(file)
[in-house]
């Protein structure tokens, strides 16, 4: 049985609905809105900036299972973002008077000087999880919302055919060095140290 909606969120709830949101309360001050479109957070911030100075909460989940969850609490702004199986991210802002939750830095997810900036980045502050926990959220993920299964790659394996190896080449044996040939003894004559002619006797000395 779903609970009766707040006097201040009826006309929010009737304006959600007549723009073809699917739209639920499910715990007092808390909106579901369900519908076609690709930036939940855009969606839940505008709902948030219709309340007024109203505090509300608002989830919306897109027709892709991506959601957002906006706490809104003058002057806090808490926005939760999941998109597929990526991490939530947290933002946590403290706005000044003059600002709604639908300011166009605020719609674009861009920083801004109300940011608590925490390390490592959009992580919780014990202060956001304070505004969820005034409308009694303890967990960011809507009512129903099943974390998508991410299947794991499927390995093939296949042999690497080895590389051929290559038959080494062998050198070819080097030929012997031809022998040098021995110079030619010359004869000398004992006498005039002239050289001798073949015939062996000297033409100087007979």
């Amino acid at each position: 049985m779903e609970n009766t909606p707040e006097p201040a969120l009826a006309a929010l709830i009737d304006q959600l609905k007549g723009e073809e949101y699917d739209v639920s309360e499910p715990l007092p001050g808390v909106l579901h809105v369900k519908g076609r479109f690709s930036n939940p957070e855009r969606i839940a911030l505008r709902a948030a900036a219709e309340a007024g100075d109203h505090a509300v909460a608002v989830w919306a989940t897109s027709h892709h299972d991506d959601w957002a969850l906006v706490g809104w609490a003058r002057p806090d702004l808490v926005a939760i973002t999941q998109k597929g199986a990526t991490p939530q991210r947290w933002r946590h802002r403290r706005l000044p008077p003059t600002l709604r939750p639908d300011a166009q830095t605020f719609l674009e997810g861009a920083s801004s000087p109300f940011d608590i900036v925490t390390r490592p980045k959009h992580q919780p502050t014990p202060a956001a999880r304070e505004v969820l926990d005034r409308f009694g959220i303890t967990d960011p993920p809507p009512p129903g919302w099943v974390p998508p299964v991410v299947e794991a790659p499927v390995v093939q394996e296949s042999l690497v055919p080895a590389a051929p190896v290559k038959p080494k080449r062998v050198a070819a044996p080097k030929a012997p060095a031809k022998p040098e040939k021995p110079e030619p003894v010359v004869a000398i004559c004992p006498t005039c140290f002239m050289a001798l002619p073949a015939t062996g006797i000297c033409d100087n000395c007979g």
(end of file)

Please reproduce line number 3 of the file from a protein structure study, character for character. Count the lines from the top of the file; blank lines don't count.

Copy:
């Amino acid at each position: 049985m779903e609970n009766t909606p707040e006097p201040a969120l009826a006309a929010l709830i009737d304006q959600l609905k007549g723009e073809e949101y699917d739209v639920s309360e499910p715990l007092p001050g808390v909106l579901h809105v369900k519908g076609r479109f690709s930036n939940p957070e855009r969606i839940a911030l505008r709902a948030a900036a219709e309340a007024g100075d109203h505090a509300v909460a608002v989830w919306a989940t897109s027709h892709h299972d991506d959601w957002a969850l906006v706490g809104w609490a003058r002057p806090d702004l808490v926005a939760i973002t999941q998109k597929g199986a990526t991490p939530q991210r947290w933002r946590h802002r403290r706005l000044p008077p003059t600002l709604r939750p639908d300011a166009q830095t605020f719609l674009e997810g861009a920083s801004s000087p109300f940011d608590i900036v925490t390390r490592p980045k959009h992580q919780p502050t014990p202060a956001a999880r304070e505004v969820l926990d005034r409308f009694g959220i303890t967990d960011p993920p809507p009512p129903g919302w099943v974390p998508p299964v991410v299947e794991a790659p499927v390995v093939q394996e296949s042999l690497v055919p080895a590389a051929p190896v290559k038959p080494k080449r062998v050198a070819a044996p080097k030929a012997p060095a031809k022998p040098e040939k021995p110079e030619p003894v010359v004869a000398i004559c004992p006498t005039c140290f002239m050289a001798l002619p073949a015939t062996g006797i000297c033409d100087n000395c007979g």